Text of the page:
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Re: [Linux-cluster] Re: Storage Problems, need some advice

We use iSCSI in our development labs for GFS clustering.  Basically, GFS requires that the underlying storage be concurrently accessible from all nodes in the cluster.  This rules out a shared scsi bus between nodes, but fibre channel, iSCSI and gndb all provide the ability to access the underlying storage concurrently.   From the basic descriptions of the DS300, I don't see any reason it wouldn't work very well with GFS.  It provides either fibre channel or iSCSI support.


On Tue, 2006-11-07 at 18:33 -0500, David Brieck Jr. wrote:
On 11/7/06, Riaan van Niekerk <riaan obsidian co za> wrote:
> > After doing much more research I came across the DS300 by IBM. It uses
> > SCSI drives, is fully redundant, does iSCSI and doesn't cost an arm
> > and a leg (just an arm). My question is, their site says linux
> > clustering isn't supported, but does it have to be? Doesn't iSCSI let
> > you do the same thing GNBD does?
> >
> hi David
> do you have a link to the page with that statement? "linux clustering"
> is somewhat of an ambiguous term. Within the context of Red Hat software
> (excluding Linux Virtual Server and high-performance computing
> clusters), it can mean either:
> a) Cluster Suite (without GFS) - only one node in a cluster accesses the
> storage at a time. if you fail/switch over, one node unmounts an FS,
> another one mounts it.
> b) GFS (which implies/includes Cluster Suite) - multiple nodes accessing
>    the same LUN with a (G)FS on top of it
> I am not familiar with entry-level iSCSI initiators. I always thought
> iSCSI is logically like fibre, e.g. multiple hosts in the same raidgroup
> can concurrently access the same LUN/FS. Perhaps these entry-level iSCSI
> arrays are more like regular SCSI meaning that they do not support
> multiple initiators accessing the same LUN behind a target (storage
> processor).
> I had a look at EMC cert matrix for the AX100/150 series arrays
> http://www.emc.com/interoperability/matrices/AX_Series_SupportMatrix.pdf
> thes entry-level EMC iSCSI arrays also only supports non-clustered Linux.
> iSCSI will allow you to "do the same thing" as GNDB:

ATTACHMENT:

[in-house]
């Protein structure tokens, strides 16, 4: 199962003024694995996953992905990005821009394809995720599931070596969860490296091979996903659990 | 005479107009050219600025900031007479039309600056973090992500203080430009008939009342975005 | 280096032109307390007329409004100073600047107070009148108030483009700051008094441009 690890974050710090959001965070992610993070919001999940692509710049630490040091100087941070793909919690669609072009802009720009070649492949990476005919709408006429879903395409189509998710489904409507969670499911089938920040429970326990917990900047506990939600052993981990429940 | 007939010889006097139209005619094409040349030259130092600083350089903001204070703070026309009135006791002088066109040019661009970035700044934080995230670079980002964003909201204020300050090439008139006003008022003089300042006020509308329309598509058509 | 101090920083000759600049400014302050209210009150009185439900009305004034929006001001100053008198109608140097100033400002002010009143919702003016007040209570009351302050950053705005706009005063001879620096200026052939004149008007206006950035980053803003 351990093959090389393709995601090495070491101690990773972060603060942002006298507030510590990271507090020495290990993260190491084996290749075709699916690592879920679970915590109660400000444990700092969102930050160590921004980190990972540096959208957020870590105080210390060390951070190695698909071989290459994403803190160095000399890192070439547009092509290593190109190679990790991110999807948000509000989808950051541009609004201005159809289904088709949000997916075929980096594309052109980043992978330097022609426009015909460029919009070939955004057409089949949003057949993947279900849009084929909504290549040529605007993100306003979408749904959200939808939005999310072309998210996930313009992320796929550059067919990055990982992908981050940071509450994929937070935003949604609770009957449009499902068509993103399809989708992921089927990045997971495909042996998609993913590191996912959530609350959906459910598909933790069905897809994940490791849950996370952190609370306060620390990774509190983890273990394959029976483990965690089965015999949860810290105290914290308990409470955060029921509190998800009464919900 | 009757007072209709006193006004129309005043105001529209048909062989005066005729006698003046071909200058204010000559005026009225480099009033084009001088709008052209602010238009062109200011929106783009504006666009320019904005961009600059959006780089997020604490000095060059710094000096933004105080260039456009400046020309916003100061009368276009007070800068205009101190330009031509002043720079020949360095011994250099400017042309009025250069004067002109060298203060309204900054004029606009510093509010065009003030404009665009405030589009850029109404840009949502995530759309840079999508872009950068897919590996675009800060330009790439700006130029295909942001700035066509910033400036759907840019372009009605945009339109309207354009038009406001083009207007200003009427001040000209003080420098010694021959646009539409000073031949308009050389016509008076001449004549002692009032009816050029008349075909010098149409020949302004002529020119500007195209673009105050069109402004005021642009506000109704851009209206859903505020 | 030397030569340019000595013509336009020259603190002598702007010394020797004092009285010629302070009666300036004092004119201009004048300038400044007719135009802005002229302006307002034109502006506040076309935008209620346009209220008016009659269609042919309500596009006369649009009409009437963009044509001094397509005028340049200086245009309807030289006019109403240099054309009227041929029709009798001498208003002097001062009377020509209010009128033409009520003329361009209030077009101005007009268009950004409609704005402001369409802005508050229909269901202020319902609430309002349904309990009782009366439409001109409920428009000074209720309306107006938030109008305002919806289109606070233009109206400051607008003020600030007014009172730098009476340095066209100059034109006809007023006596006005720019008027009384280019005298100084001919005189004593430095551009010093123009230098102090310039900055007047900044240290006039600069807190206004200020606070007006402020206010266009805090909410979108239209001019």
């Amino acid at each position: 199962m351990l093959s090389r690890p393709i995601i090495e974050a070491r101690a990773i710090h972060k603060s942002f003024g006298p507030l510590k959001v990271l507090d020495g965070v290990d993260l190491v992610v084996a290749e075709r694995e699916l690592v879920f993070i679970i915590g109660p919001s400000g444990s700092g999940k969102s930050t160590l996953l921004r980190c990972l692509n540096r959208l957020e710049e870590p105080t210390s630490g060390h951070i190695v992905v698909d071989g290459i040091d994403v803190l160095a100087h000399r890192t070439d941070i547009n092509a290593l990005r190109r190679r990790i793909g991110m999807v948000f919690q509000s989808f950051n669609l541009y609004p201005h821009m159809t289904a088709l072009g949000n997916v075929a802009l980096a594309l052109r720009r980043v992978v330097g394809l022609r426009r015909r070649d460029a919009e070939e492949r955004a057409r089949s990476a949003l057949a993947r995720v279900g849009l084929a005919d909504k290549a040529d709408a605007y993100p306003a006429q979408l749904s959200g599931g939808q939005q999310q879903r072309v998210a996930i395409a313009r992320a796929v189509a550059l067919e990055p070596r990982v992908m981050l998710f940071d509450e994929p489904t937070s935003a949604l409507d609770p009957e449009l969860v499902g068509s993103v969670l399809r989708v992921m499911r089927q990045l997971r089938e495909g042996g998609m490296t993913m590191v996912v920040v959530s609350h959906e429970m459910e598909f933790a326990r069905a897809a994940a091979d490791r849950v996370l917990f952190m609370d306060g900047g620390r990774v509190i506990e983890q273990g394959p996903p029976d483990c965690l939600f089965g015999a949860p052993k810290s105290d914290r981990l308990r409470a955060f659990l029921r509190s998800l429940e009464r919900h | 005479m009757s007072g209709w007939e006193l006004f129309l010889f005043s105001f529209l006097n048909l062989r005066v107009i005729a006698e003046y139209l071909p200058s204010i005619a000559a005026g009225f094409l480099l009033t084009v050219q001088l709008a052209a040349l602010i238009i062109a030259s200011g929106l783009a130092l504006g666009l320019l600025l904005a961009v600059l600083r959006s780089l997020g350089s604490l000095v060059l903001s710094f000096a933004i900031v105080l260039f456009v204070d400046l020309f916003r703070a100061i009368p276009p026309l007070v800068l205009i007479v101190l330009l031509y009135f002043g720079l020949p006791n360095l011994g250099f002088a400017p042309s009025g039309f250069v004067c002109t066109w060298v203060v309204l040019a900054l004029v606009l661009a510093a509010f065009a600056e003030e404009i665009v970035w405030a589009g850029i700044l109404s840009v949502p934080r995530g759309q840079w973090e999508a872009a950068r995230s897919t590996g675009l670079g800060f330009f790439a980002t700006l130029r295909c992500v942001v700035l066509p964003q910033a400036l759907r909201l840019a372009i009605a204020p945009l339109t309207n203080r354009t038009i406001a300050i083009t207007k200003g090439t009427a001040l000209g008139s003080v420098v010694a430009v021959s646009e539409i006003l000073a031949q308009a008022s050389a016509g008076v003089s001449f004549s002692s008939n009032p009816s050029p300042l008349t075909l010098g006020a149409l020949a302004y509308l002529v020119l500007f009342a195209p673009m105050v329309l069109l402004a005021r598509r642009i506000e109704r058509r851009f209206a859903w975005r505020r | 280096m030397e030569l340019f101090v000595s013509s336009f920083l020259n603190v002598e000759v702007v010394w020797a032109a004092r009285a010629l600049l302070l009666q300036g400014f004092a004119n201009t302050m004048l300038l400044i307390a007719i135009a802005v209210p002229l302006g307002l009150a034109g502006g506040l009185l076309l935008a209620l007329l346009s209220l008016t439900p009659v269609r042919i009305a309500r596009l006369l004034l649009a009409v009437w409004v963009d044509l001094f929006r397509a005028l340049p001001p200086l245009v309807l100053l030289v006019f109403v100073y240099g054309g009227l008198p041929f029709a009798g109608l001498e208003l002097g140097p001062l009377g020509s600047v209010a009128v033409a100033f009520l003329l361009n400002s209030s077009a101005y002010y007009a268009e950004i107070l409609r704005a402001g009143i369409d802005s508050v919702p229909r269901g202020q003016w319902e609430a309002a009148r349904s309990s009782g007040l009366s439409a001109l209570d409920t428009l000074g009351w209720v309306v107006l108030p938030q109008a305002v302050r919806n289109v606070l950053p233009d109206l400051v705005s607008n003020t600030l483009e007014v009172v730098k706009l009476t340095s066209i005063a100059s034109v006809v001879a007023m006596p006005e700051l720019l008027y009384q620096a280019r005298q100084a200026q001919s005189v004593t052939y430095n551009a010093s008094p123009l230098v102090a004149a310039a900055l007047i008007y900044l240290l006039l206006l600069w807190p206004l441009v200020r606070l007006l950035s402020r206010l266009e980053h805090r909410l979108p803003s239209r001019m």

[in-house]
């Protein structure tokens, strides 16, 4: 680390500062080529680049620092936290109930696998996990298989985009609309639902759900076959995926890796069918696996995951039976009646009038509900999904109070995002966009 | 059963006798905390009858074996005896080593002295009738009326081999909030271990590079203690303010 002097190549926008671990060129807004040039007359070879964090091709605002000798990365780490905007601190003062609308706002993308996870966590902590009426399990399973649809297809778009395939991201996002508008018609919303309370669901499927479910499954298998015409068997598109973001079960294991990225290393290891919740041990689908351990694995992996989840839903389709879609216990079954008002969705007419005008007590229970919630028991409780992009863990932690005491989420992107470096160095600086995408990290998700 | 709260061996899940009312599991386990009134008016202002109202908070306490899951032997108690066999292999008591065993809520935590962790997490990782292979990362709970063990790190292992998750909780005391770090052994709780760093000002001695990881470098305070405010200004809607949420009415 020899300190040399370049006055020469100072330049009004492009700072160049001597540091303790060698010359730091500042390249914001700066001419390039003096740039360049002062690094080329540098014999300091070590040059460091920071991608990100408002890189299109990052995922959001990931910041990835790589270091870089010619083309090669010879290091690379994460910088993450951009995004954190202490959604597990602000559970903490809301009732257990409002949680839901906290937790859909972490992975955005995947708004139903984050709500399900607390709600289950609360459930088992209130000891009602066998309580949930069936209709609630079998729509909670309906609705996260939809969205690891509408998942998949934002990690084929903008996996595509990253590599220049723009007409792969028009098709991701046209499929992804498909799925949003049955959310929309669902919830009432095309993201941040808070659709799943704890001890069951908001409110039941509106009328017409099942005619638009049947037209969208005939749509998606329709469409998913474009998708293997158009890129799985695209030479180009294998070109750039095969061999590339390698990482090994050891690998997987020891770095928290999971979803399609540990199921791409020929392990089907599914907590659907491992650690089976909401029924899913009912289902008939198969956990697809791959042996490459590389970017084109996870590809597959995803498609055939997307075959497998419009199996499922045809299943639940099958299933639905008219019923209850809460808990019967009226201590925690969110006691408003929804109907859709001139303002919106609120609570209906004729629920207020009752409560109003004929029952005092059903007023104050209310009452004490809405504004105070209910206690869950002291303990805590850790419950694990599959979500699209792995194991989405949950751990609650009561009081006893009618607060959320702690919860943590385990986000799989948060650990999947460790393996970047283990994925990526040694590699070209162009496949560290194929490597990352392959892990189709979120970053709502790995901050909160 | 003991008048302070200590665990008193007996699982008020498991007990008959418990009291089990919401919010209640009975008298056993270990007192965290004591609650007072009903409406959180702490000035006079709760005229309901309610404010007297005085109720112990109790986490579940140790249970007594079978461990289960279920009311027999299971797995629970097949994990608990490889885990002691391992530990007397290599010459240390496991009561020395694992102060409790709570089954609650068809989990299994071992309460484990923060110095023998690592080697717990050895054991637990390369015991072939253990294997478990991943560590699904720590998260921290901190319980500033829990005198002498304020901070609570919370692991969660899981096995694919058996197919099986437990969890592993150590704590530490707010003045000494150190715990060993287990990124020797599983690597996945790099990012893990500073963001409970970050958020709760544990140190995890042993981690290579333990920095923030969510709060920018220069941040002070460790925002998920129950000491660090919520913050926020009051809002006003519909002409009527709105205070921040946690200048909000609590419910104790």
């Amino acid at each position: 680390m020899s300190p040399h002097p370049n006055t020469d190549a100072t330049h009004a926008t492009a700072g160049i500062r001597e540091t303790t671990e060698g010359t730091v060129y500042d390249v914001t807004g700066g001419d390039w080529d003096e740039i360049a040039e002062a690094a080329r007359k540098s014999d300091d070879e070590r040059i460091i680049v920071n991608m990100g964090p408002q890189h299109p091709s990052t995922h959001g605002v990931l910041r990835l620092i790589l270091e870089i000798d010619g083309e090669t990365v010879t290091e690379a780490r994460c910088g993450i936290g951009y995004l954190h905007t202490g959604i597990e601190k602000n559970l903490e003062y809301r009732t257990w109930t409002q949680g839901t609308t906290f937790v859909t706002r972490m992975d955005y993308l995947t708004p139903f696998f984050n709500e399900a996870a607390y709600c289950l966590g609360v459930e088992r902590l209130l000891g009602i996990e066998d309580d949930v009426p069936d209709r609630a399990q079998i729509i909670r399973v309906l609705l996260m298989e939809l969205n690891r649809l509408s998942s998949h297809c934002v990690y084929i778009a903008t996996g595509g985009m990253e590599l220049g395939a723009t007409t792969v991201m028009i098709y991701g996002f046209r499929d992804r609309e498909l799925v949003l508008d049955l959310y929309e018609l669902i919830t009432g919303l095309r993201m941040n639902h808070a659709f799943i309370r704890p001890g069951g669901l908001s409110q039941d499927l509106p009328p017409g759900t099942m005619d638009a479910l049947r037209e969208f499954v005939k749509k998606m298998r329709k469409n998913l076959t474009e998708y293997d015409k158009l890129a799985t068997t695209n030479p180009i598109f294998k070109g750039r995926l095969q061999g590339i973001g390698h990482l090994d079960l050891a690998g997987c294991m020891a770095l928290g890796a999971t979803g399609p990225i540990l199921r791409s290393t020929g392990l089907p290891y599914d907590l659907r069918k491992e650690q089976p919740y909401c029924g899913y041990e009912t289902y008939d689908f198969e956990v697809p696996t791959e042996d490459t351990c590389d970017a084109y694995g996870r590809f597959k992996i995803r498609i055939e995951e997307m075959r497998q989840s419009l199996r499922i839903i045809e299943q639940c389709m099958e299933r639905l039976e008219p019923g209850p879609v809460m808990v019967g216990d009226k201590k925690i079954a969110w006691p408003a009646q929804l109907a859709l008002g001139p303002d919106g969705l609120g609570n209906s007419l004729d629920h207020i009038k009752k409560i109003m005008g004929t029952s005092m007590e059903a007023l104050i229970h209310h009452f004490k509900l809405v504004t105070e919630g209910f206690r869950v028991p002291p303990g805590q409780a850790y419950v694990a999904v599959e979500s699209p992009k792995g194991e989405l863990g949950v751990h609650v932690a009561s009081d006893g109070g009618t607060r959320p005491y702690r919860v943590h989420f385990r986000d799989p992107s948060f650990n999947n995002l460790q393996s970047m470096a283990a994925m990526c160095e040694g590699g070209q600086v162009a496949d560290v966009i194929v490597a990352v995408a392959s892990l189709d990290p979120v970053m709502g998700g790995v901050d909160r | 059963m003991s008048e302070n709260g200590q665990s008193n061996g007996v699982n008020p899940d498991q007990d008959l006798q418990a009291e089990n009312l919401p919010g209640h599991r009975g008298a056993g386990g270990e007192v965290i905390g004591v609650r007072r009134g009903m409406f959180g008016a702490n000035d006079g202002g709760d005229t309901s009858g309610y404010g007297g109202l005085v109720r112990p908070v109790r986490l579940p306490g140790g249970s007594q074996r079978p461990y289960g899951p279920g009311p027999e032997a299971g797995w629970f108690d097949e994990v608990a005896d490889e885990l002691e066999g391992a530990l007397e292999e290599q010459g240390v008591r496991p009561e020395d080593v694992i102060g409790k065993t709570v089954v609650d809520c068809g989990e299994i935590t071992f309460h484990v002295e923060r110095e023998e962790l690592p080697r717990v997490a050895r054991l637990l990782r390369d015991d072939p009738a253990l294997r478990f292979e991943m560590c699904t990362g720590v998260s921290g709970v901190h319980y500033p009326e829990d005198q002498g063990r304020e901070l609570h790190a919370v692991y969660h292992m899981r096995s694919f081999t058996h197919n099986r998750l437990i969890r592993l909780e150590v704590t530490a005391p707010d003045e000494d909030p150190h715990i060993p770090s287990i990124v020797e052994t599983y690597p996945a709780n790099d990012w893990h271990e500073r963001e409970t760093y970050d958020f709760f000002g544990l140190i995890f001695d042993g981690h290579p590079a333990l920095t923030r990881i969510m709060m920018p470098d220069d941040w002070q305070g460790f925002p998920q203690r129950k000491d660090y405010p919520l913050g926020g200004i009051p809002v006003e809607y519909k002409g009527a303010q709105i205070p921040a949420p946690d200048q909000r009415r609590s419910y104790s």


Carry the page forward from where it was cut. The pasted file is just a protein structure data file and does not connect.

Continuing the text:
> GNDB client and server are replaced iSCSI initiator (Linux host) and
> target (dedicated hardware, e.g. EMC array, or software target - not yet
> considered production-ready nor included with RHEL). However, if the
> hardware has an explicit exclusion of Linux clustering, you are stuck,
> not being able to have two nodes aaccess the storage at the same time..
> Riaan
> > Also, I talked to someone on their chat who said I could use any U320
> > drive with it, basically I could reuse the drives I already have and
> > just not use my old enclosure. Does that sound right? Any reason I
> > couldn't do that other than loosing all my data?
> >
> > Anyone using a DS300? Seems like with 15k drives it would be pretty darn
> > fast.
> >
> > --
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> > Linux-cluster redhat com
> > https://www.redhat.com/mailman/listinfo/linux-cluster
> --
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Here the PDF I was looking at:

It says it supports Microsoft Clusters so I don't know why it wouldn't
support linux. I also found somewhere else that said more specifically
that it doesn't support RedHat Cluster Manager, but as far as I'm
concerned it has nothing to do with that unless you're talking about
fencing, in which case it would work for me since I'm using power

Anyone from RedHat mind chiming in? It's not on the hardware
compatibility list, but there are many things that work that aren't on
that list.

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